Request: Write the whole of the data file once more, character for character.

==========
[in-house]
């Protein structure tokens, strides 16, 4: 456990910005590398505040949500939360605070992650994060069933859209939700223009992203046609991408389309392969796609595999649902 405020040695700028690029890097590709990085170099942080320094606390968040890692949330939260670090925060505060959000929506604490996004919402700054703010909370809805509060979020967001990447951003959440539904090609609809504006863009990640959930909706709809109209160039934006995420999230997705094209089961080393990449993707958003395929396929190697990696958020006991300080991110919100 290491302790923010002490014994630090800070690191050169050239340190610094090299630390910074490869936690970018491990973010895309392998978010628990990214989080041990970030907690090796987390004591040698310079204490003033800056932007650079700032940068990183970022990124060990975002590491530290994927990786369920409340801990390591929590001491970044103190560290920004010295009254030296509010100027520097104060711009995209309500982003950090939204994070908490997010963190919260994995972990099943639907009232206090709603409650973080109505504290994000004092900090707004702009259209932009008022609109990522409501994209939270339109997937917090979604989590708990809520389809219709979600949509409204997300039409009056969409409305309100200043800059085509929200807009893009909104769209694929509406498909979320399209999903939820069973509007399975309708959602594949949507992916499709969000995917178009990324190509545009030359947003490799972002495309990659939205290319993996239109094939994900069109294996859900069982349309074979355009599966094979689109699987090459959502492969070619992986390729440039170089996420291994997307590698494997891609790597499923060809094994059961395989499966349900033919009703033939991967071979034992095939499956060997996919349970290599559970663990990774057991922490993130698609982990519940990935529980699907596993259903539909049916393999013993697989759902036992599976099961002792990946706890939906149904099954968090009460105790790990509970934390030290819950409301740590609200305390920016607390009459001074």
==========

[in-house]
């Protein structure tokens, strides 16, 4: 456990910005590398505040949500939360605070992650994060069933859209939700223009992203046609991408389309392969796609595999649902 405020040695700028690029890097590709990085170099942080320094606390968040890692949330939260670090925060505060959000929506604490996004919402700054703010909370809805509060979020967001990447951003959440539904090609609809504006863009990640959930909706709809109209160039934006995420999230997705094209089961080393990449993707958003395929396929190697990696958020006991300080991110919100 290491302790923010002490014994630090800070690191050169050239340190610094090299630390910074490869936690970018491990973010895309392998978010628990990214989080041990970030907690090796987390004591040698310079204490003033800056932007650079700032940068990183970022990124060990975002590491530290994927990786369920409340801990390591929590001491970044103190560290920004010295009254030296509010100027520097104060711009995209309500982003950090939204994070908490997010963190919260994995972990099943639907009232206090709603409650973080109505504290994000004092900090707004702009259209932009008022609109990522409501994209939270339109997937917090979604989590708990809520389809219709979600949509409204997300039409009056969409409305309100200043800059085509929200807009893009909104769209694929509406498909979320399209999903939820069973509007399975309708959602594949949507992916499709969000995917178009990324190509545009030359947003490799972002495309990659939205290319993996239109094939994900069109294996859900069982349309074979355009599966094979689109699987090459959502492969070619992986390729440039170089996420291994997307590698494997891609790597499923060809094994059961395989499966349900033919009703033939991967071979034992095939499956060997996919349970290599559970663990990774057991922490993130698609982990519940990935529980699907596993259903539909049916393999013993697989759902036992599976099961002792990946706890939906149904099954968090009460105790790990509970934390030290819950409301740590609200305390920016607390009459001074």